Pesticide Implicated in Great Barrier Reef Degradation Receives Extension
(Beyond Pesticides, August 18, 2011) A new report by the Australian government finds that agricultural pesticides are severely damaging the Great Barrier Reef; despite this fact, sugarcane growers have been allowed a six week extension to continue to use the weed killer diuron, which was intially set to be suspended for use on August 13. The Reef Water Quality Protection Plan First Report Card estimates that 28,000 kilograms (or approximately 61,730 pounds) of pesticides enter the reef, which is the worldâ€™s largest structure made up of living organisms and a World Heritage natural wonder. The findings in the report corroborate previous research on the health of the Great Barrier Reef.
The sugarcane industry claims that the research is based on old data and that there have been significant changes in practices, including cutting back on the use of pesticides. Though the Australian government acknowledges these changes, those improvements have been undermined by Cyclone Yasi. The heavy flooding from Yasi, which ripped through the region earlier this year, likely flushed pollutants out into the reef.
According to the industry, the suspension of the use of diuron would drive up the costs for sugarcane growers because there is no viable alternative to the herbicide. Environmentalists, including Nick Heath, national manager of freshwaters at World Wildlife Fund (WWF) Australia, are disappointed with the decision to extend the use of diuron and point out that sugarcane growers have had eight years to find an alternative.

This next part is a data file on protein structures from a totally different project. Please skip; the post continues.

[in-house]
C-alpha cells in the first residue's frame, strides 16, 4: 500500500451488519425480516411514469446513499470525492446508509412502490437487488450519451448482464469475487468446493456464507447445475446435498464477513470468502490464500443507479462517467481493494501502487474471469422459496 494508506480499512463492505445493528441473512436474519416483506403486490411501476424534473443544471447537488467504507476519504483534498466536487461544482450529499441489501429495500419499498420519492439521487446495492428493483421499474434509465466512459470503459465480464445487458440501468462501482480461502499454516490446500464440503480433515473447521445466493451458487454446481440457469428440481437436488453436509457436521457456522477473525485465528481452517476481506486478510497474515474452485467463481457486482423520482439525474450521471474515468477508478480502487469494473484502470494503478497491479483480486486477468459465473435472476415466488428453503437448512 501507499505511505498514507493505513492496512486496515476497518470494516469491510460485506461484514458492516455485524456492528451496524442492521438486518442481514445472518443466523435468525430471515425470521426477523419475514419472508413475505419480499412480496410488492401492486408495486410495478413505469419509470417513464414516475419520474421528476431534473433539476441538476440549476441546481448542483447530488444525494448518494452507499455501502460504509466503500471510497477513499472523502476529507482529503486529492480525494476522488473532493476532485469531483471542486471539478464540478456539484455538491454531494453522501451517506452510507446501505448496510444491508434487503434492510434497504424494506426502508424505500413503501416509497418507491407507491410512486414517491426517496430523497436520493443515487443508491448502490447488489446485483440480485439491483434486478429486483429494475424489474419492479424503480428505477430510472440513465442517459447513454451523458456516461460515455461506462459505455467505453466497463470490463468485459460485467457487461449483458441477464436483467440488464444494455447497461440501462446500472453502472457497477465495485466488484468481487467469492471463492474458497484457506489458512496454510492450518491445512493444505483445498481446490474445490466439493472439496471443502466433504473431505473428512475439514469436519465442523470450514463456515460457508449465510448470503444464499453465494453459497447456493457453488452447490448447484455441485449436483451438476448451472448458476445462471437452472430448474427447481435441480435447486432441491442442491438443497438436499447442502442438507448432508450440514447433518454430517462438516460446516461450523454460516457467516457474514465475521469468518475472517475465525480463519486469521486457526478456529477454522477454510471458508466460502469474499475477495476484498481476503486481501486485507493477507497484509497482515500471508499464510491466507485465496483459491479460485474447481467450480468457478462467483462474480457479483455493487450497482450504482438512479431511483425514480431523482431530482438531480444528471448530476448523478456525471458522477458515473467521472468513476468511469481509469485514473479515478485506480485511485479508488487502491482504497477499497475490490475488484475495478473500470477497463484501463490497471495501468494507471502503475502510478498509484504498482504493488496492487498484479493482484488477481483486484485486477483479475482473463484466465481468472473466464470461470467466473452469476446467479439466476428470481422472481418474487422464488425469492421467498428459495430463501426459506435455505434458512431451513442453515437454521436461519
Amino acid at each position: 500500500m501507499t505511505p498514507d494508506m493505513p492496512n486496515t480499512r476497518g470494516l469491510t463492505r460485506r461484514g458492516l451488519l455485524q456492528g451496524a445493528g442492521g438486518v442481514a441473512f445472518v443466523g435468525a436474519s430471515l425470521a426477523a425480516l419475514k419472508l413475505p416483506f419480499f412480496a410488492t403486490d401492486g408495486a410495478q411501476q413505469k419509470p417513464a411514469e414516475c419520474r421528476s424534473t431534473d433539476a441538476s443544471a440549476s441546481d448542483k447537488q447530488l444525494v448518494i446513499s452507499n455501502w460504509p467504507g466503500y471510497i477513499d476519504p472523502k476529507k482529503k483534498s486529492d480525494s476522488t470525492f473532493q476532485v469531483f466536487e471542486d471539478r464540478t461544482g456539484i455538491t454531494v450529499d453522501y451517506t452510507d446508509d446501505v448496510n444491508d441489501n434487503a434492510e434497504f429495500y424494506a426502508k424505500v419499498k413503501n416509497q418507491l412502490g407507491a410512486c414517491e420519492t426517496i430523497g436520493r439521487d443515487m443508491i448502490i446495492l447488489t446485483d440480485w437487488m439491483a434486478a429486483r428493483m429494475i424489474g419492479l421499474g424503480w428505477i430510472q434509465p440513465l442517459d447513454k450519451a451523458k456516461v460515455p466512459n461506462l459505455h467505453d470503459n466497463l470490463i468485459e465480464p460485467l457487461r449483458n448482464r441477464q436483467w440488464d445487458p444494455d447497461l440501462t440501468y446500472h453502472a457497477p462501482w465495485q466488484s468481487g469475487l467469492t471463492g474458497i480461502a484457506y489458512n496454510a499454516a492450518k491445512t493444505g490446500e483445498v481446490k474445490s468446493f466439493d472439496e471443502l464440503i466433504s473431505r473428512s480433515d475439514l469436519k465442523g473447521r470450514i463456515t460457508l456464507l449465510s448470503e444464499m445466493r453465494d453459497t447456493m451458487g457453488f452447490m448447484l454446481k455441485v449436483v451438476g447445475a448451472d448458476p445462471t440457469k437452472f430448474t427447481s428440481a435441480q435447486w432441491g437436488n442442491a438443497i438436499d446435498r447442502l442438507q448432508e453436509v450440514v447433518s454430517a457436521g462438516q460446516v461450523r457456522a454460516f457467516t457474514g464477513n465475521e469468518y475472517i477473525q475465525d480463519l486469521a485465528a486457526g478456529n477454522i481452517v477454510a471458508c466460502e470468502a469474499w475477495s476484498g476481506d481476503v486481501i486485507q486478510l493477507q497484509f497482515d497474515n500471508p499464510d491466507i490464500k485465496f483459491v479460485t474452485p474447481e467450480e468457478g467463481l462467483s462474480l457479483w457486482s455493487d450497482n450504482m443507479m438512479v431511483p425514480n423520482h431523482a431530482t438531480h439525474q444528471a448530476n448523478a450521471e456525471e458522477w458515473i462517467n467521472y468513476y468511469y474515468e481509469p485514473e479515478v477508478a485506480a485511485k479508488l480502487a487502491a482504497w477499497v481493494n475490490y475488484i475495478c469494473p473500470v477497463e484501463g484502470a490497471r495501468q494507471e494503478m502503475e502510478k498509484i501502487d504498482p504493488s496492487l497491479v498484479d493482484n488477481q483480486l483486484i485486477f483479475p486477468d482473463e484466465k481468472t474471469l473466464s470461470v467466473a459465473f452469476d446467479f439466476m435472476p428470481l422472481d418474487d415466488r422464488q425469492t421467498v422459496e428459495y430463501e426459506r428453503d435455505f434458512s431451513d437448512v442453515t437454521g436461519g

“It is likely Diuron is poisoning the health of seagrass and coral, further contributing to the current heavy die-off of hundreds of turtles and dugong,” Mr Heath told The Australian. “We call on the federal government to move swiftly to ban this chemical.”
Seventy-five percent of the pesticide pollution on the reef is caused by diuron, says WWF. It has been found up to 60km (or approximately 38 miles) inside the reef and at levels that are toxic to the coral. The U.S. Environmental Protection Agency (EPA) classifies diuron is a known/likely human carcinogen. It is also frequently detected in streams and is toxic to fish and aquatic organisms.
Source: The Australian, BBC News